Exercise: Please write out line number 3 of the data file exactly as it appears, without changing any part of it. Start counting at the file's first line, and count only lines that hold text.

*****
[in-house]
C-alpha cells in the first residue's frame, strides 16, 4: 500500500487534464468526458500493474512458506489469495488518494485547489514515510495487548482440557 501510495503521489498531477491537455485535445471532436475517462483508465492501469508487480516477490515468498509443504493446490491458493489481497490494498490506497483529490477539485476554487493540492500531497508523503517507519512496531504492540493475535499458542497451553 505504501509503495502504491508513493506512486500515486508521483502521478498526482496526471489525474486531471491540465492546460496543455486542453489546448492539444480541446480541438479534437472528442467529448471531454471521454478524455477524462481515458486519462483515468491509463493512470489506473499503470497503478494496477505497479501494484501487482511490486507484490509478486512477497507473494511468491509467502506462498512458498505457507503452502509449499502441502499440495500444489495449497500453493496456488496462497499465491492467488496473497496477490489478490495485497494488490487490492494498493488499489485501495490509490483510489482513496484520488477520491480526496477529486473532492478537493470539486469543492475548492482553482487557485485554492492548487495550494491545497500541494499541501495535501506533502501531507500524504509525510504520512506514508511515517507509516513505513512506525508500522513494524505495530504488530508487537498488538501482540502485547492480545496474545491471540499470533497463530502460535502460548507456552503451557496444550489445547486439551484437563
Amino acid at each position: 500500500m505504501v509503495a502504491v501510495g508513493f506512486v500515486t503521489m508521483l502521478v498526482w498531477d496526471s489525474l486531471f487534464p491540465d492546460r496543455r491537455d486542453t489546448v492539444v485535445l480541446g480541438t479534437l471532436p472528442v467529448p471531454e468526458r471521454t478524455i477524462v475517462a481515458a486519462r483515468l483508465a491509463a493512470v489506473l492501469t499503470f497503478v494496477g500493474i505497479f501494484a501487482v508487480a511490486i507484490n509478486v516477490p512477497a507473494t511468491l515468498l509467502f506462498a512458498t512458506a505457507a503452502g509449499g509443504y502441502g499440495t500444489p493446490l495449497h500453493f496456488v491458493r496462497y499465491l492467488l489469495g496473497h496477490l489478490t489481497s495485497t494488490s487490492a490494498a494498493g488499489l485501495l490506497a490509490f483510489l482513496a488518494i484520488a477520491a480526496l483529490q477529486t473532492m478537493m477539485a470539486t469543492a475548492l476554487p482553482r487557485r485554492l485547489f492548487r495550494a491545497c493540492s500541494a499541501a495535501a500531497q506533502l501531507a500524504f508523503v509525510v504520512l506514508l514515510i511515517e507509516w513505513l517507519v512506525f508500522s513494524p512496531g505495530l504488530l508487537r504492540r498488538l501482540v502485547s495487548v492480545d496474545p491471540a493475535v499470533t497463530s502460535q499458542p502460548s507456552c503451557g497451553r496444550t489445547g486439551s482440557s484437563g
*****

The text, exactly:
Amino acid at each position: 500500500m505504501v509503495a502504491v501510495g508513493f506512486v500515486t503521489m508521483l502521478v498526482w498531477d496526471s489525474l486531471f487534464p491540465d492546460r496543455r491537455d486542453t489546448v492539444v485535445l480541446g480541438t479534437l471532436p472528442v467529448p471531454e468526458r471521454t478524455i477524462v475517462a481515458a486519462r483515468l483508465a491509463a493512470v489506473l492501469t499503470f497503478v494496477g500493474i505497479f501494484a501487482v508487480a511490486i507484490n509478486v516477490p512477497a507473494t511468491l515468498l509467502f506462498a512458498t512458506a505457507a503452502g509449499g509443504y502441502g499440495t500444489p493446490l495449497h500453493f496456488v491458493r496462497y499465491l492467488l489469495g496473497h496477490l489478490t489481497s495485497t494488490s487490492a490494498a494498493g488499489l485501495l490506497a490509490f483510489l482513496a488518494i484520488a477520491a480526496l483529490q477529486t473532492m478537493m477539485a470539486t469543492a475548492l476554487p482553482r487557485r485554492l485547489f492548487r495550494a491545497c493540492s500541494a499541501a495535501a500531497q506533502l501531507a500524504f508523503v509525510v504520512l506514508l514515510i511515517e507509516w513505513l517507519v512506525f508500522s513494524p512496531g505495530l504488530l508487537r504492540r498488538l501482540v502485547s495487548v492480545d496474545p491471540a493475535v499470533t497463530s502460535q499458542p502460548s507456552c503451557g497451553r496444550t489445547g486439551s482440557s484437563g